Penoyer said officials have found no detectable concentrations of MTBE in the air in the shoreline communities around the spill since about midnight Monday and no sheens of the chemical have been found on the water.
"This indicates to us the risk to the public from toxic vapors or flammability of this cargo is virtually nil," he said.
There were no shelter-in-place orders on Tuesday for communities near the 50-mile channel that connects the Gulf of Mexico to the Port of Houston.
However, there was limited access into the Morgan's Point area, a city of about 350 residents located 30 miles east of Houston and adjacent to Galveston Bay at the entry point to the ship channel. The limited access included the area around Barbours Cut Container Terminal on the ship channel and at least one road into Morgan's Point, said Jeff Suggs, emergency management coordinator for the nearby city of La Porte.
The Port of Houston, a major part of the ship channel, is home to the nation's largest and one of the world's largest petrochemical complexes. It typically handles about 70 ships per day, plus 300 to 400 tugboats and barges, and consistently ranks first in the nation in foreign waterborne tonnage, U.S. imports and U.S. export tonnage.
The financial impact of the closure of the ship channel was not immediately known. But the Barbours Cut Container Terminal, run by the Port of Houston Authority, was closed on Tuesday due to the cleanup efforts.
On Tuesday, there were 28 ships waiting to go into the Houston Ship Channel and 24 waiting to come out, said Coast Guard Petty Officer Andy Kendrick.
Officials were also working to determine what kind of impact the spill might have on wildlife by taking and testing water samples, Penoyer said. The Texas Parks and Wildlife Department and other agencies were helping with this effort.
Update: GBF has remained in contact throughout the day with the U.S. Coast Guard and Incident Command, and at this time there have been no reports of affected wildlife. As shown in this map, authorities continue to monitor air and water quality throughout and around the safety zone, but levels initially appear to show that there is no health concern to the public. As a reminder, if you see any chemical sheen or affected wildlife, please report it by phone to 281-842-8100 or online through GBF’s mobile reporting site: www.galvbay.org/GBAN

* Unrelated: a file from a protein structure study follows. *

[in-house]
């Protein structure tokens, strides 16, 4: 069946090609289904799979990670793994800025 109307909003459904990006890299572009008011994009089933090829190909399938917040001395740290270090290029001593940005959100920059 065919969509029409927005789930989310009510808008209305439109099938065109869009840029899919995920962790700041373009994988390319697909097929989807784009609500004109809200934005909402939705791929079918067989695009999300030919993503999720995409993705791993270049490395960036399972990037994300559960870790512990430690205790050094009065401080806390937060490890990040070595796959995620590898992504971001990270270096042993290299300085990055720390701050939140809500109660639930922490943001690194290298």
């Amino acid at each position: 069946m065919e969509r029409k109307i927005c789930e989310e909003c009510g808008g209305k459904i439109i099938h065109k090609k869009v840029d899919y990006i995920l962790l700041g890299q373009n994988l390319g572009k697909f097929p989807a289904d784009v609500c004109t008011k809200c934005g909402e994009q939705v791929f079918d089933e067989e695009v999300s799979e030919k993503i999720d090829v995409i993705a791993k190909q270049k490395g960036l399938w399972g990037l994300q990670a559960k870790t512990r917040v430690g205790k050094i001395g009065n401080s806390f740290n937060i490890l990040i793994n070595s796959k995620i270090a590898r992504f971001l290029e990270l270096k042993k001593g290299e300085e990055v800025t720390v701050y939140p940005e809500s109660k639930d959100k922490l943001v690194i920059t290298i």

see Morgan’s Point Collision Situation Status Map
|THE COTP HOUSTON/ GALVESTON HAS ESTABLISHED A SAFETY ZONE IN THE HOUSTON SHIP CHANNEL FROM THE FRED HARTMAN BRIDGE TO HSC LIGHT 86 DUE TO COLLISION AND CHEMICAL SPILL. NO VESSEL MAY TRANSIT THE SAFETY ZONE."||03/10/2015|
what’s going to happen when those great big super tankers start to show up after the Panama Canal is refitted and in full service and full steam ahead, and start cruising up the ship channel from Galveston to Houston, (besides the shoreline erosion there from)? we may have to start charging admission for the crash tanker derby show. set up the bleachers out on that new big GLIT island behind the house here. somebody better get a handle on why these collisions are happening, and fix it. fog has been here for some time, long before the ships https://www.youtube.com/watch?v=WiTsSGEhiVs
also, please, no more GLIT islands from the dredge either. dear steve has the definition for what a GLIT island is. I don’t know how much more of this our beloved Galveston Bay can handle. ...